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Using Vite for Bandler in Storybook

It shows you how to develop Storybook with Vite. Explains in detail the points where you can get stuck in a preact project. It also shows how to make the Storybook configuration file type-safe.

10/10/20218 min read
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Introduction

Storybook can now be built using Vite, so let's take a look.

Switching from Webpack to vite for building in an iframe has the following advantages.

  • Improved build speed
  • Faster HMR
  • Automated asset handling
  • Compatibility with Vite project settings
  • Access to Vite's plugin ecosystem

If you have few components, you may not see much benefit in speed. Compared to Webpack, the speed to get the browser to display is dramatically improved, but It will take some time to load in your browser. 1.

On the other hand, the increase in time when more components are added will be contained. Also, I think you will notice a clear difference in speed when rebuilding with HMR.

Personally, the biggest advantage of switching to vite is that it eliminates the need to configure asset handling.

With Webpack, for example, if you want to use sass, you need to set up a loader for it. With vite, you don't need to configure TypeScript, CSS preprocessor, Static Assets handling, etc. because they are provided by default.

On the other hand, switching to vite may cause some Storybook add-ons to be disabled. This is also true when using webpack 5 with Storybook. For projects that use many Storybook add-ons, it is recommended to switch after thorough verification.

By the way, we have confirmed that the following addons work.

Prepare the Storybook

I will use preact for explanation. The reason for using preact as an example is that there are a few points where you may get stuck in the preact environment.

First, create a project skeleton.

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yarn create @vitejs/app <project-name> --template preact-ts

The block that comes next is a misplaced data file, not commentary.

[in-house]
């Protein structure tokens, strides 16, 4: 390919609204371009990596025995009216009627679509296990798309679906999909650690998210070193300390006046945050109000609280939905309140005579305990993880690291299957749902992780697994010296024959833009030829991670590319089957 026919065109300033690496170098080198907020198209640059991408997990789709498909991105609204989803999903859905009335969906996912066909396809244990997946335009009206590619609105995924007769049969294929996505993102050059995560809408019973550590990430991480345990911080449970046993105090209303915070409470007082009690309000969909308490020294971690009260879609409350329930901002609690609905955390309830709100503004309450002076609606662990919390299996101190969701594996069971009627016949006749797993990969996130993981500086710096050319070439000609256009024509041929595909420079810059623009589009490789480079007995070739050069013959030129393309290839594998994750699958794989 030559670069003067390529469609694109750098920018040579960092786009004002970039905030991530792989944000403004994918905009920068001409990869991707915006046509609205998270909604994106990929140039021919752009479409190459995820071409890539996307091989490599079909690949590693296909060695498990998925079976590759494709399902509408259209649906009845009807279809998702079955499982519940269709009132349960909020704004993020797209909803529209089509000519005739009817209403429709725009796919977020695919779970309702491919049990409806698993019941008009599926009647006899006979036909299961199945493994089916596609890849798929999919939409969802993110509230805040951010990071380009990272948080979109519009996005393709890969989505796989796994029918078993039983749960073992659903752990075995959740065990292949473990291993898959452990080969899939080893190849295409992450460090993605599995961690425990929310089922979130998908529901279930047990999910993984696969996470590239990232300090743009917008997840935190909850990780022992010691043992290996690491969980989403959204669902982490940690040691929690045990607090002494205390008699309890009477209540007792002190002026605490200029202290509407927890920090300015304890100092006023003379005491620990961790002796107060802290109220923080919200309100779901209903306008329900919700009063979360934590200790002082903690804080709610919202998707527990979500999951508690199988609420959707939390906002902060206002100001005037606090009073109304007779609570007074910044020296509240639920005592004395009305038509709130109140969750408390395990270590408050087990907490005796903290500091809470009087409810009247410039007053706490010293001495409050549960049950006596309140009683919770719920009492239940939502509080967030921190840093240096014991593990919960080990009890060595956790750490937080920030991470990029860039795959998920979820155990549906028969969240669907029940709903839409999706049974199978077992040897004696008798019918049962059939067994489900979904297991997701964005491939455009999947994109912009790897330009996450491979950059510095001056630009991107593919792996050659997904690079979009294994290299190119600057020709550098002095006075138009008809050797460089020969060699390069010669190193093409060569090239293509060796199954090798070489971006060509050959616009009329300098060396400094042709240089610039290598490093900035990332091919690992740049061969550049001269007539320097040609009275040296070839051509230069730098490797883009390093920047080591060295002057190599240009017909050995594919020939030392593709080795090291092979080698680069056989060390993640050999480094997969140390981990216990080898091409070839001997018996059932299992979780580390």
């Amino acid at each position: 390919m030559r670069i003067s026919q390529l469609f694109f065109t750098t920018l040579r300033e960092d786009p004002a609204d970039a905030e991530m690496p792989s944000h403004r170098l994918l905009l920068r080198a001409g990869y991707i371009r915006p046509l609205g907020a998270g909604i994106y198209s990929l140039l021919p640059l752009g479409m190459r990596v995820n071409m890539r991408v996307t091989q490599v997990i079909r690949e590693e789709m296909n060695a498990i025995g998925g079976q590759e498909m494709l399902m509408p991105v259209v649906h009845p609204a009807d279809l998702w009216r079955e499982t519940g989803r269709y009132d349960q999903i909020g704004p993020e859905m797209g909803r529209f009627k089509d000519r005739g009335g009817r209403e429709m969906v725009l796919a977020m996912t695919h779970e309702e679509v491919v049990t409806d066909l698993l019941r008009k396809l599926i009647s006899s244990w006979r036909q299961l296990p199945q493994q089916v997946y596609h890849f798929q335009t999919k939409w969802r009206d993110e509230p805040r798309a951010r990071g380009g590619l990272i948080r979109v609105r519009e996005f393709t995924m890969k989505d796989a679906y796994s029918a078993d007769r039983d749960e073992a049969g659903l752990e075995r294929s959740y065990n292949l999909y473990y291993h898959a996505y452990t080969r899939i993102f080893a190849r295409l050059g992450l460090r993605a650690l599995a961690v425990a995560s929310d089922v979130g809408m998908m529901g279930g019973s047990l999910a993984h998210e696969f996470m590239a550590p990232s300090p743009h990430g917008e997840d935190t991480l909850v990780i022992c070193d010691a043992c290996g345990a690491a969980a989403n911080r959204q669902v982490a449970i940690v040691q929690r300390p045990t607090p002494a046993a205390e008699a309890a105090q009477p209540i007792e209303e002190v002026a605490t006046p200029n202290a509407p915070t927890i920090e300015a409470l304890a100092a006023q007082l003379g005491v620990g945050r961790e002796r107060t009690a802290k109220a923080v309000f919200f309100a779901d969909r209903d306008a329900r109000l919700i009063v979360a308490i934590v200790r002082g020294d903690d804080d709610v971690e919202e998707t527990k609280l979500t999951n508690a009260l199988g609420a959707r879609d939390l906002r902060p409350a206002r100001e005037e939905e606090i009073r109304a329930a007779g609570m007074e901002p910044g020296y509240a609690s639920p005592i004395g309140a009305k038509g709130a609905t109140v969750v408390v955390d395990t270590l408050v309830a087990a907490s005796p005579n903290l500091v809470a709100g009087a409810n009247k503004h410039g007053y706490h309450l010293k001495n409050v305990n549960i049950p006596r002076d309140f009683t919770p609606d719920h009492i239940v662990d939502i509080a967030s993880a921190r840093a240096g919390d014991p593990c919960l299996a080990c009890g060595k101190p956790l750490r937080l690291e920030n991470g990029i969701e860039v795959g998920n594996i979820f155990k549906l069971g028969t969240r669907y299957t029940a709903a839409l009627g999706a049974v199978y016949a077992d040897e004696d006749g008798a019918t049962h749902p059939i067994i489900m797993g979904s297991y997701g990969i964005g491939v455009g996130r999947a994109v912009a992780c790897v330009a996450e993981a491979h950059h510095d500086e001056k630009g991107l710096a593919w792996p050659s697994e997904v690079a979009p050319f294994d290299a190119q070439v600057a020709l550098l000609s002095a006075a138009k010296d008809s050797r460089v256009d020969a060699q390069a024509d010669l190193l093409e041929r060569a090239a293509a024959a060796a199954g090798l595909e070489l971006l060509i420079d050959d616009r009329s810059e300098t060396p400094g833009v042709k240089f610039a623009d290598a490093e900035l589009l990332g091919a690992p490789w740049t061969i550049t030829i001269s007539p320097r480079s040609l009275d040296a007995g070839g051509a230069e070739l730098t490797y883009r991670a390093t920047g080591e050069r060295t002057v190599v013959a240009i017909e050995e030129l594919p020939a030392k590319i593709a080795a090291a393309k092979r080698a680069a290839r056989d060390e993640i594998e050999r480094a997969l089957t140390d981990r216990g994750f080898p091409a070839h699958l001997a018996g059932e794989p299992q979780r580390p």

cd <project-name>
yarn add -D @mdx-js/preact
bash

We also installed peerDependency for storybook-builder-vite, which will be needed later.

Next, we need to generate a Storybook template. Of course you can build the environment from scratch, but you can generate the skeleton with the following command:

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npx sb init --builder storybook-builder-vite
bash

If you specify storybook-builder-vite as the builder option, it will also install storybook-builder-vite

Now, the template is complete.

The directory structure at this point is as follows, excluding files that are not necessary for the explanation.

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.
├── .storybook
│ ├── main.js
│ └── preview.js
├── package.json
├── src
│ ├── stories
│ │ ├── Button.jsx
│ │ ├── Button.stories.jsx
│ │ └── Introduction.stories.mdx
│ └── vite-env.d.ts
├── tsconfig.json
└── vite.config.ts
bash

Also, the following commands have been added to package.json.

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{
"scripts": {
"storybook": "start-storybook -p 6006",
"build-storybook": "build-storybook"
}
}
package.jsonjson

If you run the start-storybook command at this stage, it will fail to render Introduction.stories.mdx.

If you want preact to handle mdx files, you need to configure it. If you choose react or vue for your project, you don't need to do the following.

Also, if you are in a preact environment and don't need to handle mdx files, you can delete Introduction.stories.mdx. And you can skip the next section.

Work with mdx files in Preact